Froome, Dumoulin still waiting for 2020 debuts

Illness will force Dutch star to miss Tirreno and San Remo, while Froome on track to race this month in high-profile comeback.

Photo: Getty Images

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Tom Dumoulin and Chris Froome are heading in opposite directions, at least in terms of preparing for their respective season debuts.

Neither have raced since pulling out of the Critérium du Dauphiné last June. Neither notched a win in 2019. And after recovering from injuries and setbacks, both are keen to return to their top level of 2018.

At least for Dumoulin, it will have to wait a little longer.

The Dutch star confirmed Tuesday he is suffering from illness, and did not start the Volta a la Comunitat Valenciana last week as planned. He has since pulled out of scheduled starts at Tirreno-Adriatico and Milano-Sanremo, and will miss a scheduled altitude camp this week. That means his season debut might not come until the Itzulia Basque Country in early April.

Froome, meanwhile, continues to target the UAE Tour (February 23-29) for his high-profile return to racing after his devastating crash last June. The four-time Tour de France winner has yet to define his racing schedule after that other than to say he hopes to be competitive in time for the Tour, in July.

All eyes will be on their respective comebacks. Both pulled out of last year’s Dauphiné, with Dumoulin citing a nagging knee injury from a crash during the 2019 Giro, and Froome nearly seeing his career end when he smashed into a wall during a time trial preview ride. Of the two, Dumoulin is expected to have a smoother return to competition as he’s otherwise fully recovered from his struggles of 2019.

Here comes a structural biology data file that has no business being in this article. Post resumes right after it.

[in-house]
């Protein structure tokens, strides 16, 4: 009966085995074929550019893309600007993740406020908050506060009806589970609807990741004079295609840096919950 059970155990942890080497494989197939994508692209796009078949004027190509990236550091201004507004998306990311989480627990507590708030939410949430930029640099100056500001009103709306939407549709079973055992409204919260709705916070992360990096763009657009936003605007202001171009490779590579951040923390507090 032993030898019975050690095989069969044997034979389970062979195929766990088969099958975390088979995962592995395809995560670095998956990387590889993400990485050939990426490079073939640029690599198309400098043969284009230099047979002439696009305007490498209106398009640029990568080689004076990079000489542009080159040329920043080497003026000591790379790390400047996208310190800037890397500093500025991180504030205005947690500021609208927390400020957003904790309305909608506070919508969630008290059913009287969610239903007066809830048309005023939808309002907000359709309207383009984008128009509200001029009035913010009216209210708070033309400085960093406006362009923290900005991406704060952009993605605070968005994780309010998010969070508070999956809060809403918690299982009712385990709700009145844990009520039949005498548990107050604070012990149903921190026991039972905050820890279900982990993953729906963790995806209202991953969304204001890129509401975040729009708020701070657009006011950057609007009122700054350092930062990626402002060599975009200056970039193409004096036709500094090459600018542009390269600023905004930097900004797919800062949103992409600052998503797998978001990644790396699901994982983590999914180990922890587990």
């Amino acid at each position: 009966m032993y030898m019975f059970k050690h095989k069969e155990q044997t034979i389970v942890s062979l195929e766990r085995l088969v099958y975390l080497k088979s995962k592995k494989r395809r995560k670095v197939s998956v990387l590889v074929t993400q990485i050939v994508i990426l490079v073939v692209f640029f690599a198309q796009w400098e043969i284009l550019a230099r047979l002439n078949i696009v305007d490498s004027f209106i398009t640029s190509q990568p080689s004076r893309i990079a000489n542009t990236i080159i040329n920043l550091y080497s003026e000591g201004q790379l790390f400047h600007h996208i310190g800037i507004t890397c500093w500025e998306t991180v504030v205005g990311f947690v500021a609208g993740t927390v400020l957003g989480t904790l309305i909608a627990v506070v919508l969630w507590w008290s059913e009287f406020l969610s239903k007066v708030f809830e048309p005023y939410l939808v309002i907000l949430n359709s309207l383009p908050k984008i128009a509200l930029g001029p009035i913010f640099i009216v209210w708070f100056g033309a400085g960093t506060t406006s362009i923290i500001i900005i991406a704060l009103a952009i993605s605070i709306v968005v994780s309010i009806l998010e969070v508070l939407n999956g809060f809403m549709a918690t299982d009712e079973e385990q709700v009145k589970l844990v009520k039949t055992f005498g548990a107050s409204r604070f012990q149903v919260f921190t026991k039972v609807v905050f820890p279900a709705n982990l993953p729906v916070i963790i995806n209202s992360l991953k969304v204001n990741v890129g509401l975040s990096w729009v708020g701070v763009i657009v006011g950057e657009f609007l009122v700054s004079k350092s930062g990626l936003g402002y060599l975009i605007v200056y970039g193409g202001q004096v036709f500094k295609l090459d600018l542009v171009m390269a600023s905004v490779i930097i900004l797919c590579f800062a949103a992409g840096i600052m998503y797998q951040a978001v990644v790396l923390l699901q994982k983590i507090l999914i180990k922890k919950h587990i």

“It’s such a shame because I was feeling amazing and I couldn’t wait for the season to start,” Dumoulin wrote on Instagram. “Too bad I need to wait a little longer now.”

It was during his forced break to recover from a knee injury last summer that Dumoulin decided to leave his longtime home at Sunweb and join Jumbo-Visma.

Dumoulin has already sketched out a season roadmap that will include an early season peak at the Ardennes classics, a return to the Dauphiné and Tour, before taking on the Olympic Games if he’s selected.

Expectations are high that the 29-year-old Dutchman — second to Froome in the 2018 Giro, and second to Geraint Thomas (Ineos) in the 2019 Tour — should be able to return to his winning best.

The looming uncertainty is much larger with Froome. His injuries and subsequent surgeries have thrown his cycling future into doubt. After removal of steel pins in his hip in November, he cut short a training camp in December to renew rehabilitation, a move that raised alarm bells. Ineos insists Froome is recovering well, and he recently completed a team training camp in Spain’s Gran Canaria.

“I have a new-found appreciation for being healthy and able to ride my bike,” Froome said in a message posted from Gran Canaria. “Living my best life.”

Froome is still on track to race at the UAE Tour. Ineos officials confirmed that Froome was considering racing the Jayco Herald Sun Tour last week in Australia, but decided that the UAE Tour, coming on the heels of the training camp, was a better race to manage Froome’s comeback.

Both riders’ comebacks will be closely watched.

Each is key to their respective teams in a season that is already being hyped as a clash between Jumbo-Visma and Team Ineos for the 2020 Tour. Dumoulin’s arrival bolsters Jumbo-Visma’s credentials as the team with enough firepower and depth to seriously challenge Ineos’s stranglehold on the yellow jersey. Primož Roglič, winner of the 2019 Vuelta a España, will lead the team’s attack at the Tour, with Dumoulin and Steven Kruijswijk, third in last year’s Tour, expected to play important co-captain roles.

Ineos is counting on Froome being ready in time for the Tour. Defending champion Egan Bernal and 2018 winner Geraint Thomas are also putting July at the top of their priorities for this season’s calendar.

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